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Kaplan v. Green
Decided: November 25, 1968.
LOUIS KAPLAN, PLAINTIFF-APPELLANT AND RESPONDENT,
WILLIAM GREEN, DAVID GREEN, SAMUEL GREEN, ABRAHAM LIPSKY, FLORENCE MCGUIRK, LEO SCHER, JOSEPH DIJULIO AND MOTOR CLUB OF AMERICA COMPANIES, A NEW JERSEY CORPORATION, DEFENDANTS-APPELLANTS, AND IRVING A. FELDMAN, DEFENDANT-RESPONDENT
For affirmance -- Chief Justice Weintraub and Justices Jacobs, Francis, Proctor, Hall, Schettino and Haneman. For reversal -- None.
The plaintiff was employed under contract as an insurance salesman by the defendant Feldman, who was an agent for the corporate defendant as well as for other insurance companies. Feldman terminated plaintiff's employment, which Feldman is willing to assume, for present purposes, was without cause. Plaintiff sued Feldman for compensation allegedly due him upon termination and the other defendants for malicious interference with the contractual relationship, allegedly because they directed Feldman to discharge him. The other individual defendants were members of the executive committee of the corporate defendant, who ordered the writing of a letter to Feldman, which plaintiff asserted Feldman reasonably understood as a direction to terminate plaintiff's employment with him in all capacities and brought about his discharge.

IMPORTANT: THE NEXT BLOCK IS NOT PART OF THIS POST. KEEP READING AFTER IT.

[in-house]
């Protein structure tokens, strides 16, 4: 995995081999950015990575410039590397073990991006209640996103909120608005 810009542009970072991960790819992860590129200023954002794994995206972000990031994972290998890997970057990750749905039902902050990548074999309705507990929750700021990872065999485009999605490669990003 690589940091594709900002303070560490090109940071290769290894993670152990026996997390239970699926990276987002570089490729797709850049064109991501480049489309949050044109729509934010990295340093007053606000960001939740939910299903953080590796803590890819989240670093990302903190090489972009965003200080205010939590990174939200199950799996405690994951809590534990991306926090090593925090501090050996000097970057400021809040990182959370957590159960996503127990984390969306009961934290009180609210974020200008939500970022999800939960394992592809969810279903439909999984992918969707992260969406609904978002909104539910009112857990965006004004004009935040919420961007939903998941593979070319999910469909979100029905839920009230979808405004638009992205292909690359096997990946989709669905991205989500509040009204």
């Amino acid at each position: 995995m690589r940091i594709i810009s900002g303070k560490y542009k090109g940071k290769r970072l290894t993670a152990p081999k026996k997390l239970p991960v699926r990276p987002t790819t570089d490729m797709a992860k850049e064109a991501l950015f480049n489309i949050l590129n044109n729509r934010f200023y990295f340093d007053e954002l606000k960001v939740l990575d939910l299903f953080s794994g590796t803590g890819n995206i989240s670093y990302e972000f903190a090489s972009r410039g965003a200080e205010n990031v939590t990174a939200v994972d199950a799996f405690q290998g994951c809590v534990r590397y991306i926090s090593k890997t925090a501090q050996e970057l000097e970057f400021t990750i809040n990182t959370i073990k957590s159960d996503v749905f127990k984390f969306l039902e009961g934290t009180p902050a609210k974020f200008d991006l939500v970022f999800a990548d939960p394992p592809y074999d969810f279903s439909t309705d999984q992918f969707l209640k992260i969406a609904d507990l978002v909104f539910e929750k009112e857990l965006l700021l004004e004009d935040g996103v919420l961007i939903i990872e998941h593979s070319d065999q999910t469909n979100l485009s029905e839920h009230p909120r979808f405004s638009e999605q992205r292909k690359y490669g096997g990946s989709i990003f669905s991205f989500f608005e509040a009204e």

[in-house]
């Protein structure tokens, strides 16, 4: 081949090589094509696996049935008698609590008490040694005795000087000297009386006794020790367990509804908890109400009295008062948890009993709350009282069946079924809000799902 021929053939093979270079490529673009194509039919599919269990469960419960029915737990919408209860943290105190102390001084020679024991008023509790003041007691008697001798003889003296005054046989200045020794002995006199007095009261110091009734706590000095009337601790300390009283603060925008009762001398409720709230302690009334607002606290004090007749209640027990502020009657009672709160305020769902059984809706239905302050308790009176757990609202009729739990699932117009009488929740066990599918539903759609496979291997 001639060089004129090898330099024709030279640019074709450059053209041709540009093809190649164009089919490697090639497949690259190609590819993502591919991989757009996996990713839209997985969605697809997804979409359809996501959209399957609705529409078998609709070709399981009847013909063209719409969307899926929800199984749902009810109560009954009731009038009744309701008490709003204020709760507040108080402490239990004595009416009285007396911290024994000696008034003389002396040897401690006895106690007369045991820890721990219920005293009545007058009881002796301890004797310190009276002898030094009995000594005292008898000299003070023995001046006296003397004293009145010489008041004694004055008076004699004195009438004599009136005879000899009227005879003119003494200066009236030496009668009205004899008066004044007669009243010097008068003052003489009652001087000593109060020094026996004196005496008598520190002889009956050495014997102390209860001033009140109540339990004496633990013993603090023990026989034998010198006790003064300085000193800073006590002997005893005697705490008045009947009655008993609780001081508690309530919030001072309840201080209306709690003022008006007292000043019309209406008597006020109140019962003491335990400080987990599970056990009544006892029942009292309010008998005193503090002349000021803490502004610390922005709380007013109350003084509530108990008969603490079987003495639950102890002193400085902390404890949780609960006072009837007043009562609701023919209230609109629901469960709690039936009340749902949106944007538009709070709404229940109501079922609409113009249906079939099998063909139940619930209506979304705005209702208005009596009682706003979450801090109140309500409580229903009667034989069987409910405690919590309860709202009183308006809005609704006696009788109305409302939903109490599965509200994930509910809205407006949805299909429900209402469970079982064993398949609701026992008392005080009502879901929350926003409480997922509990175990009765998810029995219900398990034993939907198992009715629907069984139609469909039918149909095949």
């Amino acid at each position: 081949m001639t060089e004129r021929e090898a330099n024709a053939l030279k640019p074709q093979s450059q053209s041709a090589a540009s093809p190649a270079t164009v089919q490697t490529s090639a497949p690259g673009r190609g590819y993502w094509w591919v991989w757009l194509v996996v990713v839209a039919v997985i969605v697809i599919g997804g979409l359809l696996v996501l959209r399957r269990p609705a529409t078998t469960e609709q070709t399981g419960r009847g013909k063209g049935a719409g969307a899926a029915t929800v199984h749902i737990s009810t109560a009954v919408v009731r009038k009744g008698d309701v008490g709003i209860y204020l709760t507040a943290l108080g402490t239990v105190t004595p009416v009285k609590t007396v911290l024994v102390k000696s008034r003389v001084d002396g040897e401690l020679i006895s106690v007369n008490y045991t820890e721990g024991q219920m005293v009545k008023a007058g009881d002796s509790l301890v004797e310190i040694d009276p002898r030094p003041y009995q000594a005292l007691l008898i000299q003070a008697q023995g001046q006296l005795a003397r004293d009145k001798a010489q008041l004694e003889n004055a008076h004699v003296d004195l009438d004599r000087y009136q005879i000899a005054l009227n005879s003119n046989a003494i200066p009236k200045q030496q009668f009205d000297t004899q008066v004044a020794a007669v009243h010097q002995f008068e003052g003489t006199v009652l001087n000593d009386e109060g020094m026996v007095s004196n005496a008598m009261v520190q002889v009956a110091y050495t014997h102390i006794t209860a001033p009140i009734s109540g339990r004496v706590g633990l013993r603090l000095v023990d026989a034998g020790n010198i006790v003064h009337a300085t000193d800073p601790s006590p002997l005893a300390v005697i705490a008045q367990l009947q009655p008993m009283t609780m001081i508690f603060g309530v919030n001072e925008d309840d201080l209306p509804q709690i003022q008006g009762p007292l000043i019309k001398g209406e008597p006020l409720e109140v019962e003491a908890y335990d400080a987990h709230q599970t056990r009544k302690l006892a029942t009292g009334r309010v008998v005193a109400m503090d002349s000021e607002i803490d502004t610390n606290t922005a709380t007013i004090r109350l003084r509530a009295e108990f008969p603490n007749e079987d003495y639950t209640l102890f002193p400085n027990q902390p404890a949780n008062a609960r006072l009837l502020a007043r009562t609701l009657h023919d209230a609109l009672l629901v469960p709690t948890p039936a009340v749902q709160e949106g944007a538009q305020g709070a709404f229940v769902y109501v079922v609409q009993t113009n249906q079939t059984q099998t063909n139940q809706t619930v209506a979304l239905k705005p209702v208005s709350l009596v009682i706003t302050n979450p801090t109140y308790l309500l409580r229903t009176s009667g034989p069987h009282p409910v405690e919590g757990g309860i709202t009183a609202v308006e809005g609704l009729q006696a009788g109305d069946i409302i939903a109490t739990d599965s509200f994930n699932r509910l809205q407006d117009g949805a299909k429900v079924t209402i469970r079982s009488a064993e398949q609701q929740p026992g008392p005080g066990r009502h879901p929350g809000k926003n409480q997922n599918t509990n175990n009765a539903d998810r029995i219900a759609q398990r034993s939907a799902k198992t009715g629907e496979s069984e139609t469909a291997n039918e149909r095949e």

The Appellate Division, in an unreported opinion, affirmed the trial court's grant of Feldman's motion for summary judgment and its denial of the other defendants' similar motion. We granted certification to the losing parties on each motion. 51 N.J. 185 and 52 N.J. 169 (1968).
We are satisfied that the trial court and the Appellate Division were correct in the disposition of both motions. As to the count of the complaint against Feldman, plaintiff failed to demonstrate any basis in the factual proofs on the motion or in law for any pecuniary right on discharge beyond two weeks' compensation, computed on his average weekly income from commissions, which Feldman agreed to pay.
With respect to the counts of the complaint against the other defendants, the proofs on the motion, especially in the light of the nature of the cause of action, did not "show palpably that there is no genuine issue as to any material fact challenged", R.R. 4:58-3, at least concerning the threshold question of Feldman's understanding of the letter and his action in terminating plaintiff's employment following receipt of it. With the case in this posture, it would be inappropriate now to pass upon other defenses asserted.
The judgment of the Appellate Division is affirmed. No ...
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